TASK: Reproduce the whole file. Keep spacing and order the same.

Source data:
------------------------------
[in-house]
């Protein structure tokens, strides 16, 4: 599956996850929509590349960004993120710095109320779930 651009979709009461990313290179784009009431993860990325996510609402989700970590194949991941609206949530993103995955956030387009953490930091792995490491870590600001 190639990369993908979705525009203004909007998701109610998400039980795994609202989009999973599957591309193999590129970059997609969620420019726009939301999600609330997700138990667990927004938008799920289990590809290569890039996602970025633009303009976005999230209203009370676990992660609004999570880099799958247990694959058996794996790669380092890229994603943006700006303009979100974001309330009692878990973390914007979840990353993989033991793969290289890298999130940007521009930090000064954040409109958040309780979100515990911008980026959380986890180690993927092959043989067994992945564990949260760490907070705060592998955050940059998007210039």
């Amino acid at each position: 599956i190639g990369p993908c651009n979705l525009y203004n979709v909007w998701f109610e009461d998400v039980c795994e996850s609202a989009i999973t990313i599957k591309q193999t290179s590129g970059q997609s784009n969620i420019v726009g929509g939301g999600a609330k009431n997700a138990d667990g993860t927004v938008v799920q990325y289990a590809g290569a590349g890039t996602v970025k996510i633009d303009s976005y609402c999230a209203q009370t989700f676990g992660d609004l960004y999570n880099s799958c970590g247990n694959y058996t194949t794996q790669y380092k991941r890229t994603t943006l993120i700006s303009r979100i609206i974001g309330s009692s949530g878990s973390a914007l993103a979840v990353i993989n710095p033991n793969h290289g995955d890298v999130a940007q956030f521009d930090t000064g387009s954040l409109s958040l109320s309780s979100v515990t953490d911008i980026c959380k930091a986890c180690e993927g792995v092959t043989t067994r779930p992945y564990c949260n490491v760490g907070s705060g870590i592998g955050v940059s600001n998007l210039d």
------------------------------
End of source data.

[in-house]
């Protein structure tokens, strides 16, 4: 599956996850929509590349960004993120710095109320779930 651009979709009461990313290179784009009431993860990325996510609402989700970590194949991941609206949530993103995955956030387009953490930091792995490491870590600001 190639990369993908979705525009203004909007998701109610998400039980795994609202989009999973599957591309193999590129970059997609969620420019726009939301999600609330997700138990667990927004938008799920289990590809290569890039996602970025633009303009976005999230209203009370676990992660609004999570880099799958247990694959058996794996790669380092890229994603943006700006303009979100974001309330009692878990973390914007979840990353993989033991793969290289890298999130940007521009930090000064954040409109958040309780979100515990911008980026959380986890180690993927092959043989067994992945564990949260760490907070705060592998955050940059998007210039």
């Amino acid at each position: 599956i190639g990369p993908c651009n979705l525009y203004n979709v909007w998701f109610e009461d998400v039980c795994e996850s609202a989009i999973t990313i599957k591309q193999t290179s590129g970059q997609s784009n969620i420019v726009g929509g939301g999600a609330k009431n997700a138990d667990g993860t927004v938008v799920q990325y289990a590809g290569a590349g890039t996602v970025k996510i633009d303009s976005y609402c999230a209203q009370t989700f676990g992660d609004l960004y999570n880099s799958c970590g247990n694959y058996t194949t794996q790669y380092k991941r890229t994603t943006l993120i700006s303009r979100i609206i974001g309330s009692s949530g878990s973390a914007l993103a979840v990353i993989n710095p033991n793969h290289g995955d890298v999130a940007q956030f521009d930090t000064g387009s954040l409109s958040l109320s309780s979100v515990t953490d911008i980026c959380k930091a986890c180690e993927g792995v092959t043989t067994r779930p992945y564990c949260n490491v760490g907070s705060g870590i592998g955050v940059s600001n998007l210039d």